A college education is still the most reliable pathway to the middle class

There are multiple avenues to well-paying jobs, but a college degree is the most dependable path to economic mobility and stability, Anthony P. Carnevale, founder and director of the Georgetown University Center on Education and Workforce (CEW), and Nicole Smith, research professor and chief economist at CEW, write in a joint article for The Hechinger Report.

Is a college degree worth it?

Concerns about college costs and student debt have left Americans doubtful about the value of higher education. Only half (49%) of Americans believe college is worth the cost, while two-thirds (66%) say higher education fails to meet students’ needs, according to a recent survey from Public Agenda.

Related: Georgetown report: College, work experience crucial to securing a good job >

Apprenticeships, on-the-job training, and the creation of infrastructure jobs that don’t require a bachelor’s degree, all have made higher-paying jobs more accessible to workers without college credentials. This fall, a public service marketing campaign launched by nearly 50 organizations and companies, including IBM, LinkedIn, and Google, advocated for the placement of qualified workers without college credentials in jobs that typically require bachelor’s degrees, The New York Times reports.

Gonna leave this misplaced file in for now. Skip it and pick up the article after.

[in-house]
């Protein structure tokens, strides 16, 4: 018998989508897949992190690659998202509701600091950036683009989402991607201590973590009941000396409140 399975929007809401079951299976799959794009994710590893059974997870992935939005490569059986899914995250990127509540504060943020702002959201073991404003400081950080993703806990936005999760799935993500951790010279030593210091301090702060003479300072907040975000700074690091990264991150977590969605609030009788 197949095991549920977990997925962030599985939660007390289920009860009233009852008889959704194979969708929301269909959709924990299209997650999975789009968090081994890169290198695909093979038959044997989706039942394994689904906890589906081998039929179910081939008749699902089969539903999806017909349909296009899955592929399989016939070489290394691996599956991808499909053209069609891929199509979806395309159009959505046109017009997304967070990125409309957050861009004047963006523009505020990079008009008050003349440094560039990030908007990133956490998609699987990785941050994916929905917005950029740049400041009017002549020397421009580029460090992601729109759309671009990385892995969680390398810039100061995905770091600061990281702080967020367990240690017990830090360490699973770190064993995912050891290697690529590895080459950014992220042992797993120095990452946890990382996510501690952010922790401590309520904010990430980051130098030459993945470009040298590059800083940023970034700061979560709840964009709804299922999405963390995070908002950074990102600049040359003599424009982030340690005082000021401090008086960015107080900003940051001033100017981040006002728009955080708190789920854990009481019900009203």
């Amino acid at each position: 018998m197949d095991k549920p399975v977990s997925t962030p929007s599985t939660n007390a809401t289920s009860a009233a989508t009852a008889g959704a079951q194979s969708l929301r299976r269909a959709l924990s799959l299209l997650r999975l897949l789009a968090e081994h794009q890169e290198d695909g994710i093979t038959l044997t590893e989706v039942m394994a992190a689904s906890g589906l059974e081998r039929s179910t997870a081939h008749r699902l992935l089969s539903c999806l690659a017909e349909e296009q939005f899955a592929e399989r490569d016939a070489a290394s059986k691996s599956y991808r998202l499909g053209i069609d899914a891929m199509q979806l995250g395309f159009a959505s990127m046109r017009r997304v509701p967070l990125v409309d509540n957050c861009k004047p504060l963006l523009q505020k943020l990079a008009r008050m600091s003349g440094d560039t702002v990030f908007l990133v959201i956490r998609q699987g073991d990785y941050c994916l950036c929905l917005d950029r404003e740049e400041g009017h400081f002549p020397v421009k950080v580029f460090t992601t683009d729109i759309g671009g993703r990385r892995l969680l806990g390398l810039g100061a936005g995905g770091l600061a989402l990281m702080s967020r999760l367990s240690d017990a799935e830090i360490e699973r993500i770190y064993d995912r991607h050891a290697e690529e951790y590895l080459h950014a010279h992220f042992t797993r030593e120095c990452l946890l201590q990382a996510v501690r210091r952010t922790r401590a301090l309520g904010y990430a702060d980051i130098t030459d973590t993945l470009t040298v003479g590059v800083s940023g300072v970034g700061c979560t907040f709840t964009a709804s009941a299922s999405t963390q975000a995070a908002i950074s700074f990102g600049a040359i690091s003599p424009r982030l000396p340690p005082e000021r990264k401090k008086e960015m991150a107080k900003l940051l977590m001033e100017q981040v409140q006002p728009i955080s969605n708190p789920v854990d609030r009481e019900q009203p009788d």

College education as ‘the gold standard for workers’

Although training programs can lead to well-paying jobs, those programs need more accountability measures to ensure they lead to higher wages, Carnevale and Smith say. Additionally, CEW research finds that growth infrastructure jobs won’t last into the next decade.

Georgetown researchers project that by 2031, 72% of all U.S. jobs will go to workers with some education beyond high school, as will 85% of jobs paying at least $38,000 per year for workers ages 25 to 44, at least $49,000 for workers ages 45 to 64, and $72,000 at the median nationwide. A CEW report has also found that over a lifetime, workers with bachelor’s degrees typically earn $1.2 million more than workers who have only a high school diploma. Workers with some college experience or an associate degree earn $300,000 and $400,000 more, respectively, than workers with a high school education.

Related: What’s really putting a damper on college enrollment? Survey takes a closer look. >

“We must not forget that the bachelor’s degree is still the gold standard for workers in today’s economy,” they write. “The bachelor’s degree is not the only pathway to the middle class, but it is the most reliable route.”

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